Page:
MCKINNEY-VENTO ACT SERVICES
Students learn best when they have stability in their education. Should their housing become unstable, which happens to many, many students and families, their education can be disrupted and cause them to fall behind academically, interrupt their participation in school programs, and affect their health and emotional well-being. The McKinney-Vento Act protects students in times of housing instability by guaranteeing them the right to remain in their school of origin with supports to help them fully participate in all aspects of the educational program. If your housing situation meets any of the definitions below, please contact your school’s secretary, principal, or counselor; the district’s McKinney Vento Homeless Liaisons (listed below); or take this housing survey, and someone will contact you about helping your student and family.
- Liza Sejkora & Elly Rosaire
- (Located in Long Beach, at the OBSD District Office Building 500 Washington Ave. S.)
WHEN IS A CHILD OR YOUTH CONSIDERED HOMELESS?
The term “homeless children and youth” is broadly defined by the McKinney-Vento Act’s Education for Homeless Children and Youth Program, as an individual who lacks a fixed, regular, and adequate nighttime residence and includes the following, but is not limited to:—
i. children and youths who are sharing the housing of other persons due to loss of housing, economic hardship, or a similar reason; are living in motels, hotels, trailer parks, or camping grounds due to the lack of alternative adequate accommodations; are living in emergency or transitional shelters; or are abandoned in hospitals;
ii. children and youths who have a primary nighttime residence that is a public or private place not designed for or ordinarily used as a regular sleeping accommodation for human beings…;
iii. children and youths who are living in cars, parks, public spaces, abandoned buildings, substandard housing, bus or train stations, or similar settings; and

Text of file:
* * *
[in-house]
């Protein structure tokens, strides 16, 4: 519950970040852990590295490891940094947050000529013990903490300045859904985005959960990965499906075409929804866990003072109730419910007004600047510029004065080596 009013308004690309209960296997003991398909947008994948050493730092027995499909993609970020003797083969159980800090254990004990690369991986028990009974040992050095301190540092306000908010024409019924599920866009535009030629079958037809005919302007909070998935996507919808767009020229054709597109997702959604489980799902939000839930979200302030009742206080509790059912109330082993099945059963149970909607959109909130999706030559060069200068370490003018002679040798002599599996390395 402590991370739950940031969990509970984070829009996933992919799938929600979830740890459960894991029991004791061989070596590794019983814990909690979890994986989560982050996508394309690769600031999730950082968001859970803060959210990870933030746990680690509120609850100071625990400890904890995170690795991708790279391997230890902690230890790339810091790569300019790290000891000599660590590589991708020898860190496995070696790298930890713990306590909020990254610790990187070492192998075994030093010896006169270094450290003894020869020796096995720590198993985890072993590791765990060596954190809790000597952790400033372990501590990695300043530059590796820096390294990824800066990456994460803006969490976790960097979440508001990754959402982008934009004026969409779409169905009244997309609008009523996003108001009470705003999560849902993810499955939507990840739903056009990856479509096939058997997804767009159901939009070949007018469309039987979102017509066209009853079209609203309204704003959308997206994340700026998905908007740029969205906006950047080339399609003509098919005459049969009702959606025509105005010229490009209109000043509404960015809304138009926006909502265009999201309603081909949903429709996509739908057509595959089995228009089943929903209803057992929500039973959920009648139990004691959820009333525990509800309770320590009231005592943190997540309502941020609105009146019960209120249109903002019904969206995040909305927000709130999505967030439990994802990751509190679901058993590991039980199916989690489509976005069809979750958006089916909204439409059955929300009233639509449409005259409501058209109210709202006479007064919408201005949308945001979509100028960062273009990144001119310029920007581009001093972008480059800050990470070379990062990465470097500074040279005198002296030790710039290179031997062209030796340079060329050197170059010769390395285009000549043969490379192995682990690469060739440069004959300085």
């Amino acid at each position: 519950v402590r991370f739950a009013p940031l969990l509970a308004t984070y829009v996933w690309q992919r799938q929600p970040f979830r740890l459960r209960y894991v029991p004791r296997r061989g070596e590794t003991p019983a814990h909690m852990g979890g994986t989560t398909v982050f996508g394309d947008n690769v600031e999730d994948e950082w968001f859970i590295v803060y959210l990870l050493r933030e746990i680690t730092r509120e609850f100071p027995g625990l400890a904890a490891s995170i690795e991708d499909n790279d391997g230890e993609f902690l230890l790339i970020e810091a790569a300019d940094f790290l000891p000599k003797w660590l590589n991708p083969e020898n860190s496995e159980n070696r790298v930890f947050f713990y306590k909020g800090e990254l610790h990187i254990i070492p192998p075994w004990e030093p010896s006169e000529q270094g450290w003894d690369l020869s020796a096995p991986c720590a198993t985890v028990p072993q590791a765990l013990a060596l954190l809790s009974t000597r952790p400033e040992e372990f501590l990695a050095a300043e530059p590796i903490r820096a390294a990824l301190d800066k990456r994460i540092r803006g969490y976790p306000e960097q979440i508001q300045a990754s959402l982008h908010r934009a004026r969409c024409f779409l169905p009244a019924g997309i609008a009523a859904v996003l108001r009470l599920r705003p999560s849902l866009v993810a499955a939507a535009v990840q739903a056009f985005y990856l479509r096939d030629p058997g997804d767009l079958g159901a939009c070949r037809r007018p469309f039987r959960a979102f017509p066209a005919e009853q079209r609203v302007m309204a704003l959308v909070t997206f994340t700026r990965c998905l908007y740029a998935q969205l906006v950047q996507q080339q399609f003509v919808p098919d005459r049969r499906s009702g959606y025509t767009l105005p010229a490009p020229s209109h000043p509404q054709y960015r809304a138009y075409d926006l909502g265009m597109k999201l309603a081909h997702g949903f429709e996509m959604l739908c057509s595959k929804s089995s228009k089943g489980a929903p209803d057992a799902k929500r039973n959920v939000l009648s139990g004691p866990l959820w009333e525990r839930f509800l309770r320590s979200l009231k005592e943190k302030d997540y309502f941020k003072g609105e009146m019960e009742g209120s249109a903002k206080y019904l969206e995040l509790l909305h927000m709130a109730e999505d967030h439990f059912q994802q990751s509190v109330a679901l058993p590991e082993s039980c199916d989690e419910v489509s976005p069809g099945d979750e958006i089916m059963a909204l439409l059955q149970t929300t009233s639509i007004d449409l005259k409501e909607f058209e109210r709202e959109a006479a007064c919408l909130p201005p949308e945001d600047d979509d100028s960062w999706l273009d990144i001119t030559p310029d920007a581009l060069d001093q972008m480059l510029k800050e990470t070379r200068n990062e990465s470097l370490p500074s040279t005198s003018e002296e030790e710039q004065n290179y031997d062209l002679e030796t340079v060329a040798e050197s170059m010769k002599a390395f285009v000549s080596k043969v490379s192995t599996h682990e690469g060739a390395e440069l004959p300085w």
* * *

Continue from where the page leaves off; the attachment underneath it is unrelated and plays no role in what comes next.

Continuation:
iv. migratory children…who qualify as homeless for the purposes of this subtitle because the children are living in circumstances described in clauses (i) through (iii).
Determinations of homelessness will be made on a case-by-case basis.
WHAT BENEFITS ARE AVAILABLE TO HELP STUDENTS EXPERIENCING HOUSING INSTABILITY?
Some of the most common supports provided to students experiencing housing instability are the following:
- Immediate access to enrollment - even if missing important documents
- Free breakfast and lunch
- Help obtaining vital documents such as immunizations, birth certificates, etc.
- Support in reducing barriers to full participation in school and school activities (help with fees, supplies, transportation, etc.)
Other supports may include:
- Education advocacy with school and academic issues
- Help with extra and co-curricular activities
- Help with partial credits as needed
- Help with college admissions and financial aid
- Support for getting medical, dental, vision, mental health, etc. care
Many other services may be provided as needed on an individual basis.
For more information:
If you have a dispute about the enrollment of your child who is experiencing housing instability, please follow the OSPI Dispute Resolution Process.
- Schoolhouse Connection
- OSPI Homeless Education
- Schoolhouse Washington
- National Center for Homeless Education
- National Association for the Education of Homeless Children and Youth
- Food Research and Action Center
- Liza Sejkora & Elly Rosaire